The Texas Rangers orchestrated a pretty special moment during Saturday’s Cactus League game against the Kansas City Royals. For the first time in their baseball careers, brothers Rougned Odor and Rougned Odor — yes, they have the same first and last name — were allowed to share the field as teammates.
In the sixth inning, Rangers manager Jeff Banister inserted Rougned Jose Odor, a 20-year-old minor league infielder, into the game to play shortstop. His older brother, 24-year-old Rougned Roberto Odor, remained in the game at second base. So not only were the brothers on the field together, they were a temporary double play combination.
The arrangement lasted for two innings. That’s when Banister removed the elder Odor from the game and moved his brother over to second base. So they played together, then the younger Odor got the distinction of replacing a two-time 30 home run hitter in MLB, who again, also happens to be his older brother.
That’s pretty awesome.
Obviously, this will go down as a memorable game for the entire family. With that said, it might have actually held a little more significance for big brother Rougned. Not only had he never played a game alongside his brother, those two innings marked the first he’s been able to watch his younger brother play baseball since 2013, when he signed his first professional contract.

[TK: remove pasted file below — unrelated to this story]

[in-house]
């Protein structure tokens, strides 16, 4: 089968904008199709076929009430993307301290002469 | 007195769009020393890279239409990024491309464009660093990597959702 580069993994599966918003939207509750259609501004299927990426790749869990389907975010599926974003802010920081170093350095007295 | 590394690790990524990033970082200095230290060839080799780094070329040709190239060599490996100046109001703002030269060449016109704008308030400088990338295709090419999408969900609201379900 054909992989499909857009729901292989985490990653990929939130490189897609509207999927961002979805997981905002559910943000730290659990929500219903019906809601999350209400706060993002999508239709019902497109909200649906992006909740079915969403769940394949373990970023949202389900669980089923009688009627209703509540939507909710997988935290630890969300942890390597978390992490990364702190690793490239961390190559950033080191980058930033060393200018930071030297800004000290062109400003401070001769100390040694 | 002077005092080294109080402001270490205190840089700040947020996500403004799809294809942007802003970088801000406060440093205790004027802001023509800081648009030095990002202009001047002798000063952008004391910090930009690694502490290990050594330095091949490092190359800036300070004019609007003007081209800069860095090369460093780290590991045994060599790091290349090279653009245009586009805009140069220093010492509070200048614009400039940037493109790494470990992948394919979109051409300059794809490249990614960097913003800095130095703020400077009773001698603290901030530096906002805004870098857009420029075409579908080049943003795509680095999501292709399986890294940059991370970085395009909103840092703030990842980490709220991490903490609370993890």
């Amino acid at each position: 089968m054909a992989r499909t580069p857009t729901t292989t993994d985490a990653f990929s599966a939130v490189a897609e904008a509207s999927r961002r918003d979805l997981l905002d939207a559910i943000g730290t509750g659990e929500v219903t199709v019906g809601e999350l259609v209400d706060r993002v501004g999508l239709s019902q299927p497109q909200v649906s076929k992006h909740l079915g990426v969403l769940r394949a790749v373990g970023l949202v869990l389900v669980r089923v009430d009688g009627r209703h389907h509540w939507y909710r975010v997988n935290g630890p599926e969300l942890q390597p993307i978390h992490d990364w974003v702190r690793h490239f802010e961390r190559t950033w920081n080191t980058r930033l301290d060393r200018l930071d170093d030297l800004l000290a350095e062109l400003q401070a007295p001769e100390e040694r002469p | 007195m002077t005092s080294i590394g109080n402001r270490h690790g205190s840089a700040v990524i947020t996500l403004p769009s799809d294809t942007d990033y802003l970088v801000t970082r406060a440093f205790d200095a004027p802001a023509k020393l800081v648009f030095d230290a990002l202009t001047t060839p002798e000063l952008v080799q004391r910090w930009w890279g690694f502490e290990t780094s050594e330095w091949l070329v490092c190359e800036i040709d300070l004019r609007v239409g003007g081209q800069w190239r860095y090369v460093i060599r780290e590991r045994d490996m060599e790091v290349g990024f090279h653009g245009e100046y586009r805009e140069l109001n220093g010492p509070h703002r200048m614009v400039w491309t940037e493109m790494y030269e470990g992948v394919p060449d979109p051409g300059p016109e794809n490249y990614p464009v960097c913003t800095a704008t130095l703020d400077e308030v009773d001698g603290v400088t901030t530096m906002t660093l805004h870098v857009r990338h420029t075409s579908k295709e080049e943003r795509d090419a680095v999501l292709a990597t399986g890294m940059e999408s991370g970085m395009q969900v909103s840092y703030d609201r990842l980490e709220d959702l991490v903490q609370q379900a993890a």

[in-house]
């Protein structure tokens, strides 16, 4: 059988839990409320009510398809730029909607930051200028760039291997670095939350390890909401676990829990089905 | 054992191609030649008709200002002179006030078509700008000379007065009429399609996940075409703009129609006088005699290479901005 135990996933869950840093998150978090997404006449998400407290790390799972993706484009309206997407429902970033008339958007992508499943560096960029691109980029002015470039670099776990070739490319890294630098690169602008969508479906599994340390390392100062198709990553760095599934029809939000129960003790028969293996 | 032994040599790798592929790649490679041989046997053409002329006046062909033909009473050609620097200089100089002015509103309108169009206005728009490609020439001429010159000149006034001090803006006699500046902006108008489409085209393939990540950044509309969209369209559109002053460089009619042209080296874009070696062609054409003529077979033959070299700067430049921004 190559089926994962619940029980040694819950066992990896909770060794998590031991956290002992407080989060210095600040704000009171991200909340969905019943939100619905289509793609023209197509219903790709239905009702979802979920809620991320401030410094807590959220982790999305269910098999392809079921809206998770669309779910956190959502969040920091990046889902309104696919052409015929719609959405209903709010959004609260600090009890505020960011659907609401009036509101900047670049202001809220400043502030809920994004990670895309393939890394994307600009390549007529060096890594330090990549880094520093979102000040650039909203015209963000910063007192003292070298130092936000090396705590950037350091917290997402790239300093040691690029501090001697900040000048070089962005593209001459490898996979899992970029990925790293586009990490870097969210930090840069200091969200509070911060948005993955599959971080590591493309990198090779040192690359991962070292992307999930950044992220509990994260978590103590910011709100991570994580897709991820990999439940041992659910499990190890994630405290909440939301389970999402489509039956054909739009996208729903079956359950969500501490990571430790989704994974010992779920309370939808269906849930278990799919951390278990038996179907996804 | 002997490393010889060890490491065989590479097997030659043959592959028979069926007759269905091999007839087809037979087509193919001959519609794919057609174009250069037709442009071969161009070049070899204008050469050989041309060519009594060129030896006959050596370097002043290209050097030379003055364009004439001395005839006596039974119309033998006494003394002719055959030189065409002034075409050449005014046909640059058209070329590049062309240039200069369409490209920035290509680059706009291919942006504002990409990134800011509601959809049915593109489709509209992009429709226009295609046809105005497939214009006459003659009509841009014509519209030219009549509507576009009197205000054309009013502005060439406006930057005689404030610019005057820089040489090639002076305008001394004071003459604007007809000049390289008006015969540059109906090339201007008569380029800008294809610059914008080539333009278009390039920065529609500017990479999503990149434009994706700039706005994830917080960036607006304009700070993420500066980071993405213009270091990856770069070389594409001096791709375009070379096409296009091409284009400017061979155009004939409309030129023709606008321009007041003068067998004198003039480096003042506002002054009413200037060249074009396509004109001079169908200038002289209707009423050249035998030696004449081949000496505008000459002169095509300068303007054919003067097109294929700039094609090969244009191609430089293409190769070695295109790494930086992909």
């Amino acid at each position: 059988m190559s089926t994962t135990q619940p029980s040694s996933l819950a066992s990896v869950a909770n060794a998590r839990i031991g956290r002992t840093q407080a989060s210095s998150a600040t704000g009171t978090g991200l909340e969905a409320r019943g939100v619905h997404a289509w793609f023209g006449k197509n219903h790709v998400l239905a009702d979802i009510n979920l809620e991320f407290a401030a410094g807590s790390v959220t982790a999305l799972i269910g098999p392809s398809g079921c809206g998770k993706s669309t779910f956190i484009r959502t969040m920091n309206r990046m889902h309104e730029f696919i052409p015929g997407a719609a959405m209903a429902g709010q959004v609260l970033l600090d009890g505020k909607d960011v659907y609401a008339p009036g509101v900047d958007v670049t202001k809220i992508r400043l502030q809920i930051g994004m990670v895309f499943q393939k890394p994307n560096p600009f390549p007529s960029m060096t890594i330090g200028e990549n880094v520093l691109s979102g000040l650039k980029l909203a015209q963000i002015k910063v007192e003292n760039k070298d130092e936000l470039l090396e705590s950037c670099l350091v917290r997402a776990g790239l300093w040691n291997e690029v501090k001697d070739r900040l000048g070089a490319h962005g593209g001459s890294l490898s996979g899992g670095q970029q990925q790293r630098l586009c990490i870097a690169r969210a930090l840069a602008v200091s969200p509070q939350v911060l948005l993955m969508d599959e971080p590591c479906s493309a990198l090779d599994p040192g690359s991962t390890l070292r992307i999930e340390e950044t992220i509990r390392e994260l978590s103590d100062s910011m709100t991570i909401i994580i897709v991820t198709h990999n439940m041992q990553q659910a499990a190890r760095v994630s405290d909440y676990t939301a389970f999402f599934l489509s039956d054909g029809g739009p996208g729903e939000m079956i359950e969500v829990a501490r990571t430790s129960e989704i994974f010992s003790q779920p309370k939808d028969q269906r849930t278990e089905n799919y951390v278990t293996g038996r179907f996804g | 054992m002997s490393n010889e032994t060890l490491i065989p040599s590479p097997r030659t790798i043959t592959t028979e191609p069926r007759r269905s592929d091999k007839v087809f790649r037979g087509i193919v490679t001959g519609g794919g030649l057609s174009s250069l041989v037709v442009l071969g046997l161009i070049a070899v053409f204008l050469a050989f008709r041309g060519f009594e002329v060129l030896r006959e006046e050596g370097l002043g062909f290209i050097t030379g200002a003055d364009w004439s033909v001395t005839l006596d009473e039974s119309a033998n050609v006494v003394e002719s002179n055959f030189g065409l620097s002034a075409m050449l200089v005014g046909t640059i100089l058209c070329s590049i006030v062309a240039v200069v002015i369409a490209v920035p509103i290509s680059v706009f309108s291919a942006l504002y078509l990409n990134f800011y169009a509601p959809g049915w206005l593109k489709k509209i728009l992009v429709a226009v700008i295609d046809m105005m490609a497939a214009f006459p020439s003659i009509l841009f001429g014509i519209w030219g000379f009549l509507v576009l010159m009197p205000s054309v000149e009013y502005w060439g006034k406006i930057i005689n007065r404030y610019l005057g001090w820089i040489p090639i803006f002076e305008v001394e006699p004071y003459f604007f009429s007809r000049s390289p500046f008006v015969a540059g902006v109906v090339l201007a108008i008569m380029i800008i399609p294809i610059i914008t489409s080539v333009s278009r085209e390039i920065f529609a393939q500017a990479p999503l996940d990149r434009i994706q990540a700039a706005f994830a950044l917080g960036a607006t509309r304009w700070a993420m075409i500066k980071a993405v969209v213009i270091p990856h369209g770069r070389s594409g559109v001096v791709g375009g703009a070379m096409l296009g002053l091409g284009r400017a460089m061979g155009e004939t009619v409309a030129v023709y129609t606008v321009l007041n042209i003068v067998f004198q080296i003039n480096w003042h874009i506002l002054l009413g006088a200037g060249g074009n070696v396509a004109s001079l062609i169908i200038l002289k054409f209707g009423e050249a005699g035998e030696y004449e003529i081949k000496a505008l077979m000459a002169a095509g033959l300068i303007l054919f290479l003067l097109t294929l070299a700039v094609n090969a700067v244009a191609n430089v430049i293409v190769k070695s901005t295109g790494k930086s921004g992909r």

“I was really happy,” the senior Odor told the Dallas Morning News. “I know my mom and dad were really happy for this. And I hope it happens again.”
Rougned Roberto has been the Rangers starting second baseman since 2014. His game is power-oriented, as evidenced by the 63 homers he’s hit over the last two seasons. He supported that with a solid batting average over his first three seasons, but saw his batting line dip to .204/.252/.397 in 2017. That was the cause for concern coming into the new season, and his .171 average so far this spring isn’t helping.
Rougned Jose was signed as a second baseman out of Venezuela in 2015. He’s spent the last three seasons playing for the Rangers’ Dominican Summer League affiliate, but has yet to make a real mark. He hit just .232/.359/.268 in 47 games and is not on the prospect radar right now.
“There are not many times you can have brothers playing together happen,” Banister said. “So we made sure it could.”
Both players had a good showing on Saturday, collecting one hit apiece in the Rangers 7-6 loss. But the reality is there might not be many more chances to make this arrangement a reality. It’s great that Banister and the Rangers made this moment happen for the Odors.
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